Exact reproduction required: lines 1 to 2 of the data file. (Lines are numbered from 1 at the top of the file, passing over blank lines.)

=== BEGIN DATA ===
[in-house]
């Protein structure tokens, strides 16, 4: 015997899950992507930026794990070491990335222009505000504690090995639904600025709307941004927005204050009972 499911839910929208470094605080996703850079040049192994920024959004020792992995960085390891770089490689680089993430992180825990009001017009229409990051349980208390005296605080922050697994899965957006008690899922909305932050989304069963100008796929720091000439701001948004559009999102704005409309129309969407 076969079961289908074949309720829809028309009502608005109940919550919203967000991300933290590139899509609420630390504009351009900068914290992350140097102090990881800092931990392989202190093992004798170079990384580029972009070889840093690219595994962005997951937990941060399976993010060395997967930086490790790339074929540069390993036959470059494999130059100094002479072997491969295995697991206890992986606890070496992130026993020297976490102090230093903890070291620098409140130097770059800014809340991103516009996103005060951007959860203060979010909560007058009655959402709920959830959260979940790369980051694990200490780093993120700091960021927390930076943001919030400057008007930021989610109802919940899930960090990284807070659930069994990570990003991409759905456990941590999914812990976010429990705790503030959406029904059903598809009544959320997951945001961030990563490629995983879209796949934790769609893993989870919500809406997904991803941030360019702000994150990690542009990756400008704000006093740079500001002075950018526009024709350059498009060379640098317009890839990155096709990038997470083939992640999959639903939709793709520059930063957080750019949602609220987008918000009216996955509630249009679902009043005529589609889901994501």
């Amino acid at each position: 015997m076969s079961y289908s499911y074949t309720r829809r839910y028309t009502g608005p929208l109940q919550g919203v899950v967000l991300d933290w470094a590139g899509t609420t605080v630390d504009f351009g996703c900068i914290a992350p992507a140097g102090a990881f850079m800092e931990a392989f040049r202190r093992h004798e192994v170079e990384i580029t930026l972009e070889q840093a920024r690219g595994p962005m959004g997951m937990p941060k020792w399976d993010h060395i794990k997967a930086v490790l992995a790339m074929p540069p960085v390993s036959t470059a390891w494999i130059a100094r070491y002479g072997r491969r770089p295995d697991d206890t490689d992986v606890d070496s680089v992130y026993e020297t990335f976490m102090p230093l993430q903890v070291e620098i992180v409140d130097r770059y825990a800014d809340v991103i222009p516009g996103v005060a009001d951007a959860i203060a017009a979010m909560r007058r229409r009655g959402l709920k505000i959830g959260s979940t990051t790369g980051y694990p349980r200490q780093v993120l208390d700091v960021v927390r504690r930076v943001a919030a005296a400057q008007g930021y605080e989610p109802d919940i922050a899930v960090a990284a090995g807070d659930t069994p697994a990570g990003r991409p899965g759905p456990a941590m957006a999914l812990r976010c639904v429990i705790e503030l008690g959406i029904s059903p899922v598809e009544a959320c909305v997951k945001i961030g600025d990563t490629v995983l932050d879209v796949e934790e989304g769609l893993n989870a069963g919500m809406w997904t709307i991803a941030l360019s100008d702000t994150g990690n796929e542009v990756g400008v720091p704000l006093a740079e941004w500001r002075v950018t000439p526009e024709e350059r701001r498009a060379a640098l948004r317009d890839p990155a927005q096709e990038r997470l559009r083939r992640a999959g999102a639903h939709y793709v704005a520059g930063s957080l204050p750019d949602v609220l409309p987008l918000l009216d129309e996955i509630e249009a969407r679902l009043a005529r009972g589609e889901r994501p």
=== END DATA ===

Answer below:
[in-house]
């Protein structure tokens, strides 16, 4: 015997899950992507930026794990070491990335222009505000504690090995639904600025709307941004927005204050009972 499911839910929208470094605080996703850079040049192994920024959004020792992995960085390891770089490689680089993430992180825990009001017009229409990051349980208390005296605080922050697994899965957006008690899922909305932050989304069963100008796929720091000439701001948004559009999102704005409309129309969407 076969079961289908074949309720829809028309009502608005109940919550919203967000991300933290590139899509609420630390504009351009900068914290992350140097102090990881800092931990392989202190093992004798170079990384580029972009070889840093690219595994962005997951937990941060399976993010060395997967930086490790790339074929540069390993036959470059494999130059100094002479072997491969295995697991206890992986606890070496992130026993020297976490102090230093903890070291620098409140130097770059800014809340991103516009996103005060951007959860203060979010909560007058009655959402709920959830959260979940790369980051694990200490780093993120700091960021927390930076943001919030400057008007930021989610109802919940899930960090990284807070659930069994990570990003991409759905456990941590999914812990976010429990705790503030959406029904059903598809009544959320997951945001961030990563490629995983879209796949934790769609893993989870919500809406997904991803941030360019702000994150990690542009990756400008704000006093740079500001002075950018526009024709350059498009060379640098317009890839990155096709990038997470083939992640999959639903939709793709520059930063957080750019949602609220987008918000009216996955509630249009679902009043005529589609889901994501």